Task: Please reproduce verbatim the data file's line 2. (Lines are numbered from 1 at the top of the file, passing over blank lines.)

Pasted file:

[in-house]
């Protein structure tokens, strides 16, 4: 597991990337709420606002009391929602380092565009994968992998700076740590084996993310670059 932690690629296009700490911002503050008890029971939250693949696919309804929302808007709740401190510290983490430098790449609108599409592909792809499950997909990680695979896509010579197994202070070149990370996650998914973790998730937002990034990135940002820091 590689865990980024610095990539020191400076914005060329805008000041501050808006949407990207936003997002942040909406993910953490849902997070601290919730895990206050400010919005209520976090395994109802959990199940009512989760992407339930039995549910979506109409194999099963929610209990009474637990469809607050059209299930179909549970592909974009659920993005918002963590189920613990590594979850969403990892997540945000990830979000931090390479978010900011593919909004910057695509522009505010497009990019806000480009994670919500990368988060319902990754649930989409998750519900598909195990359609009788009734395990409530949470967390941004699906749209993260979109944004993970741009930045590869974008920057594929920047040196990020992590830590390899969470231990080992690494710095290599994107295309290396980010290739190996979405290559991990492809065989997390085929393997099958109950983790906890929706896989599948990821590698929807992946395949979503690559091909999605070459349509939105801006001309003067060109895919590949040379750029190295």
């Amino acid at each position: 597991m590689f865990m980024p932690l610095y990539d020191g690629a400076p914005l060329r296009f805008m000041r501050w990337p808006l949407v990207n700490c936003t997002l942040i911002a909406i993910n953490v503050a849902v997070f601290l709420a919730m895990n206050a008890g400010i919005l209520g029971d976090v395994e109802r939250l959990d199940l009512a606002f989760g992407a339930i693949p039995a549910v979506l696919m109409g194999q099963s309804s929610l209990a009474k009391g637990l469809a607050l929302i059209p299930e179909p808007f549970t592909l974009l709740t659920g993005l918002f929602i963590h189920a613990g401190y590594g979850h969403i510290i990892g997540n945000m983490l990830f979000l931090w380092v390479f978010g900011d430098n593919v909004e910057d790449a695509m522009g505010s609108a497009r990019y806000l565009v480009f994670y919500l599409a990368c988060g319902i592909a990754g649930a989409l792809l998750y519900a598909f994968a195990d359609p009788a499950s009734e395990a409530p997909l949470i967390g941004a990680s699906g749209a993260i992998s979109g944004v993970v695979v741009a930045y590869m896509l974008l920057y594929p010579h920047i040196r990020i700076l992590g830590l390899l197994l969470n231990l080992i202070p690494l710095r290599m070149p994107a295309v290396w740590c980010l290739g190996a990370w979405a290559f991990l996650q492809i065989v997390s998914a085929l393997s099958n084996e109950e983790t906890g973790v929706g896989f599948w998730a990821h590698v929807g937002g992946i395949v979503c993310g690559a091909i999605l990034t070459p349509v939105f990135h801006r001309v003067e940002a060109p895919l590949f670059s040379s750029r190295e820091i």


């Protein structure tokens, strides 16, 4: 597991990337709420606002009391929602380092565009994968992998700076740590084996993310670059 932690690629296009700490911002503050008890029971939250693949696919309804929302808007709740401190510290983490430098790449609108599409592909792809499950997909990680695979896509010579197994202070070149990370996650998914973790998730937002990034990135940002820091 590689865990980024610095990539020191400076914005060329805008000041501050808006949407990207936003997002942040909406993910953490849902997070601290919730895990206050400010919005209520976090395994109802959990199940009512989760992407339930039995549910979506109409194999099963929610209990009474637990469809607050059209299930179909549970592909974009659920993005918002963590189920613990590594979850969403990892997540945000990830979000931090390479978010900011593919909004910057695509522009505010497009990019806000480009994670919500990368988060319902990754649930989409998750519900598909195990359609009788009734395990409530949470967390941004699906749209993260979109944004993970741009930045590869974008920057594929920047040196990020992590830590390899969470231990080992690494710095290599994107295309290396980010290739190996979405290559991990492809065989997390085929393997099958109950983790906890929706896989599948990821590698929807992946395949979503690559091909999605070459349509939105801006001309003067060109895919590949040379750029190295």